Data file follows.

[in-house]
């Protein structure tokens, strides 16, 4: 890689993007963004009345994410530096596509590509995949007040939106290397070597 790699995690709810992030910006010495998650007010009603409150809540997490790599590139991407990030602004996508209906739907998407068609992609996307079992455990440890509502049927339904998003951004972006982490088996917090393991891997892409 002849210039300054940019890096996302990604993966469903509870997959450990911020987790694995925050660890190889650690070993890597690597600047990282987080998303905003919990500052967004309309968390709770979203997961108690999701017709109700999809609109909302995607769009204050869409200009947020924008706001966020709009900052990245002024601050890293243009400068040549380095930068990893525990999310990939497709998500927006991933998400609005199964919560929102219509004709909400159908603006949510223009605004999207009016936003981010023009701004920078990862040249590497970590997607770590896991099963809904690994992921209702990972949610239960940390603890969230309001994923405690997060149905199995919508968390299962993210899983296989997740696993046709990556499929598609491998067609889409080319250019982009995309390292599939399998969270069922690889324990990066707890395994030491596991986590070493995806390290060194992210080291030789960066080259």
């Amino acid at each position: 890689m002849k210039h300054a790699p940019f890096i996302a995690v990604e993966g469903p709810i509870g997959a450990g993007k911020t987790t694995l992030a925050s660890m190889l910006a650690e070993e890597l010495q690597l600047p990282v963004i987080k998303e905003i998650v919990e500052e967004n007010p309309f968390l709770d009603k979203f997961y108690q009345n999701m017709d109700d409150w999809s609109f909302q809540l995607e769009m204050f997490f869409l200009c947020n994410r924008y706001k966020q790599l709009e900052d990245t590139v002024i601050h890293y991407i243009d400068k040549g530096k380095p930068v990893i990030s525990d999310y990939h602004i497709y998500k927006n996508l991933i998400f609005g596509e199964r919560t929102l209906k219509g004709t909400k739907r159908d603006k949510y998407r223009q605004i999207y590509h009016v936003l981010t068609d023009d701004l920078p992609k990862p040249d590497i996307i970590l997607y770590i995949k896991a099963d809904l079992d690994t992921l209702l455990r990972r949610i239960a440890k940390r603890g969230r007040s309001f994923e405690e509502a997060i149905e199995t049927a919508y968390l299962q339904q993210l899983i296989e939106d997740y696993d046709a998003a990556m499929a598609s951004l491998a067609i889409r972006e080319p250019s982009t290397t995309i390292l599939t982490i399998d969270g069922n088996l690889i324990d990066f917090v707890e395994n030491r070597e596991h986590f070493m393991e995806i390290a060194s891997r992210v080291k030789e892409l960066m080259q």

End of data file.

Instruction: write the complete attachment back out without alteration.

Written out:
[in-house]
């Protein structure tokens, strides 16, 4: 890689993007963004009345994410530096596509590509995949007040939106290397070597 790699995690709810992030910006010495998650007010009603409150809540997490790599590139991407990030602004996508209906739907998407068609992609996307079992455990440890509502049927339904998003951004972006982490088996917090393991891997892409 002849210039300054940019890096996302990604993966469903509870997959450990911020987790694995925050660890190889650690070993890597690597600047990282987080998303905003919990500052967004309309968390709770979203997961108690999701017709109700999809609109909302995607769009204050869409200009947020924008706001966020709009900052990245002024601050890293243009400068040549380095930068990893525990999310990939497709998500927006991933998400609005199964919560929102219509004709909400159908603006949510223009605004999207009016936003981010023009701004920078990862040249590497970590997607770590896991099963809904690994992921209702990972949610239960940390603890969230309001994923405690997060149905199995919508968390299962993210899983296989997740696993046709990556499929598609491998067609889409080319250019982009995309390292599939399998969270069922690889324990990066707890395994030491596991986590070493995806390290060194992210080291030789960066080259």
């Amino acid at each position: 890689m002849k210039h300054a790699p940019f890096i996302a995690v990604e993966g469903p709810i509870g997959a450990g993007k911020t987790t694995l992030a925050s660890m190889l910006a650690e070993e890597l010495q690597l600047p990282v963004i987080k998303e905003i998650v919990e500052e967004n007010p309309f968390l709770d009603k979203f997961y108690q009345n999701m017709d109700d409150w999809s609109f909302q809540l995607e769009m204050f997490f869409l200009c947020n994410r924008y706001k966020q790599l709009e900052d990245t590139v002024i601050h890293y991407i243009d400068k040549g530096k380095p930068v990893i990030s525990d999310y990939h602004i497709y998500k927006n996508l991933i998400f609005g596509e199964r919560t929102l209906k219509g004709t909400k739907r159908d603006k949510y998407r223009q605004i999207y590509h009016v936003l981010t068609d023009d701004l920078p992609k990862p040249d590497i996307i970590l997607y770590i995949k896991a099963d809904l079992d690994t992921l209702l455990r990972r949610i239960a440890k940390r603890g969230r007040s309001f994923e405690e509502a997060i149905e199995t049927a919508y968390l299962q339904q993210l899983i296989e939106d997740y696993d046709a998003a990556m499929a598609s951004l491998a067609i889409r972006e080319p250019s982009t290397t995309i390292l599939t982490i399998d969270g069922n088996l690889i324990d990066f917090v707890e395994n030491r070597e596991h986590f070493m393991e995806i390290a060194s891997r992210v080291k030789e892409l960066m080259q």